Train traveling on the Main Line (Just don't look for it in Madison anytime soon.)
Judge Sumi's order Friday put Act 10 on a temporary siding. Yesterday, the validity of Judge Sumi's order was put on the "main line" by the Court of Appeals.
The Court of Appeals issued an order late yesterday giving Dane County DA Ismael Ozanne until 4:00 PM today to file a response to a specific argument contained in the brief filed by the Attorney General in support of its motion to lift Judge Sumi's injunction on the publication of Act 10, the union-busting bill, and the AG's request that the appellate court take the matter up as an interlocutory appeal. The order request DA Ozanne to specifically address the arguments at pages 21-23 of the AG's brief which asserts that the Wisconsin Supreme Court case, Goodland v. Zimmerman, 243 Wis. 459 (1943), precludes any Wisconsin Court from ever enjoining the publication of a law. Goodland, in essence, says that there is no such thing as an unconstitutional "bill" or "act," and that the constitutionality issue only "ripens" when the bill progresses through the publication process. Goodland also expressly forbids lower courts from granting injunctions against the publication of the a law:
Because under our system of constitutional government, no one of the coordinate departments can interfere with the discharge of the constitutional duties of one of the other departments, no court has jurisdiction to enjoin the legislative process at any point. Goodland. 243 Wis. at p. 468.At least one Marquette law professor has weighed in on the controversy claiming that Goodland precludes what Judge Sumi did last Friday in enjoining the publication of the Act. Rick Esenberg claimed to be "quite frankly astonished" by what Judge Sumi did.
Goodland was decided, however, thirty-two years before the re-enactment of the State's Open Meeting Law in 1975, and it seems to me that the decision in Goodland did not contemplate that the Wisconsin Legislature would later enact a statute that would expressly cede to the courts the power to step in and consider whether effective and meaningful relief as to a violation of the Open Meetings Law requires the court to grant injunctive relief against a "law" passed in violation of the Open Meetings Law.
There seems to be no question that the Open Meetings Law covers session meetings of the Wisconsin Legislature. Sec. 19.87 reads:
19.87 Legislative meetings. This subchapter shall apply to all meetings of the senate and assembly and the committees, subcommittees and other subunits thereof, except that:
(2) No provision of this subchapter which conflicts with a rule of the senate or assembly or joint rule of the legislature shall apply to a meeting conducted in compliance with such rule.
While the conference committee meeting at which poor Peter Barca stood up waving paper around and shouting about an open meeting law violation looked an awful lot like a partisan caucus, and might as well have been one, it wasn't one, so sub (3) above doesn't apply.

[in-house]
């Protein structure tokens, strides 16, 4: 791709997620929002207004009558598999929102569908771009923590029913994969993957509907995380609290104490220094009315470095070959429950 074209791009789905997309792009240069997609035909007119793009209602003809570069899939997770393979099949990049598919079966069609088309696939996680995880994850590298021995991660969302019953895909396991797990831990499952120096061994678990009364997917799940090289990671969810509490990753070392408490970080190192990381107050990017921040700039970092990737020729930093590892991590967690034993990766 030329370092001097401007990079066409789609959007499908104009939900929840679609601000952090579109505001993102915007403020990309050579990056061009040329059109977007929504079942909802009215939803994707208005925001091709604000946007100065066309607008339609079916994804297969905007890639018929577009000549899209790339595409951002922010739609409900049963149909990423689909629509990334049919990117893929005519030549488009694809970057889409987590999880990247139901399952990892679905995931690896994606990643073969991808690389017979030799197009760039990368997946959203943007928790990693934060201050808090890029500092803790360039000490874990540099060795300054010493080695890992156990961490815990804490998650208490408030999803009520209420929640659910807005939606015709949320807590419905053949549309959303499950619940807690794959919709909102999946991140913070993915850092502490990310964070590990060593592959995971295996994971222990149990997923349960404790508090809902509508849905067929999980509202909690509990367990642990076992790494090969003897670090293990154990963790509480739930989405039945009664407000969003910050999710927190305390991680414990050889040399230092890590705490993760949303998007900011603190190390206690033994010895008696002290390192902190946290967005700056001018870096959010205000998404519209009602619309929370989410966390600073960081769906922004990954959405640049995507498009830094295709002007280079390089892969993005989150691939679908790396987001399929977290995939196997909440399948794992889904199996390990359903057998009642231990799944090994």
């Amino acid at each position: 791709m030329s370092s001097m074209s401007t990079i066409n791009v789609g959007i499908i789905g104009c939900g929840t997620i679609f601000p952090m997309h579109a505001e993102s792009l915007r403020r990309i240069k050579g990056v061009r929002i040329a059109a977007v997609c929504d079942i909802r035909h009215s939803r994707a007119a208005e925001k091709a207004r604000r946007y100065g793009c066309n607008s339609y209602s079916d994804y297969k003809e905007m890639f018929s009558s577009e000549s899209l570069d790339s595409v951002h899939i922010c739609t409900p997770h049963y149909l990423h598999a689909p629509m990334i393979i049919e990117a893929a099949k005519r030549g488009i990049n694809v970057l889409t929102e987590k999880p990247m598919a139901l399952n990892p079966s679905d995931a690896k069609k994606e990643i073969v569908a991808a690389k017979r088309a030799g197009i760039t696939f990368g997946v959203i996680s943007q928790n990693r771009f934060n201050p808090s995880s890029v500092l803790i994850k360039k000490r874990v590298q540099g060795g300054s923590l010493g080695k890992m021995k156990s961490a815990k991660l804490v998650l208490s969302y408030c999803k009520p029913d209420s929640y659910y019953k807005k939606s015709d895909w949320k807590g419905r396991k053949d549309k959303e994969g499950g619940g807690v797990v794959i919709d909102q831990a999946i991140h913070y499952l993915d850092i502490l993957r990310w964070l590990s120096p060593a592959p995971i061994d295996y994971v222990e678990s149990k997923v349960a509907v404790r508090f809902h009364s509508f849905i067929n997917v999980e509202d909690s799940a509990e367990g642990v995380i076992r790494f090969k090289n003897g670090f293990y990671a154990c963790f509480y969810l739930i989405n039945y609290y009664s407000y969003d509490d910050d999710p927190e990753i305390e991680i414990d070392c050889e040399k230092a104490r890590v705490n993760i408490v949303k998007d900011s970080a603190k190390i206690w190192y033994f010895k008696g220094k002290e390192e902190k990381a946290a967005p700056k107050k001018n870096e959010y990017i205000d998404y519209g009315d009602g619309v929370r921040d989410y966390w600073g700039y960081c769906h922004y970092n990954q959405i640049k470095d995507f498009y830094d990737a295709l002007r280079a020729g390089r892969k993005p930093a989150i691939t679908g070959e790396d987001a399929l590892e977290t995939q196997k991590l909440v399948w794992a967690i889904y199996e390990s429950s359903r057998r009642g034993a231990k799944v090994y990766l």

(3) No provision of this subchapter shall apply to any partisan caucus of the senate or any partisan caucus of the assembly, except as provided by legislative rule.
So to my mind, the only issue is whether the Open Meetings Law should be seen as overcome by some internal rule of the legislature with which it directly conflicted. 19.87 (2), above. But that raises an issue as to whether this exception is available because the conference committee meeting was not conducted in compliance with a legislative rule. The rule with which the Open Meetings Law might be seen as conflicting is supposedly the two hour notice rule that the GOP asserted to Judge Sumi at Friday's hearing, but even the GOP's lawyer, Maria Lazar, said the defendants couldn't prove compliance with that rule. Moreover, according to legislative rule, the conference committee meetings are supposed to be conducted for the specific purpose of reconciling two separate versions of a proposed law that have been passed in both the Assembly and the Senate. Since nothing was ever passed the Senate on the union-busting measure before the world's quickest conference committee meeting in history, that may provide an additional reason why the exception shouldn't be applied.
The Court of Appeals gave DA Ozanne until tomorrow afternoon to otherwise respond to the AG's Petition for Review and request to have the injunction of Judge Sumi summarily lifted. So the Court of Appeals intends to move apace, and perhaps before the current deadline for publication on the 25th. All this does not mean that the Court of Appeals won't be kicking the case upstair to the Supreme Court, and injecting this hornet's nest into the Supreme Court election on April 5. The Court of Appeals would have to decide that it was appropriate to have an interlocutory appeal as part of certifying the case on down the track to the Supreme Court.
"Highball Ozanne v. LaFollette, track clear to the Supreme Court." Is that what we are going to hear from the Court of Appeals' dispatcher?
I am still going with Judge Sumi on this one.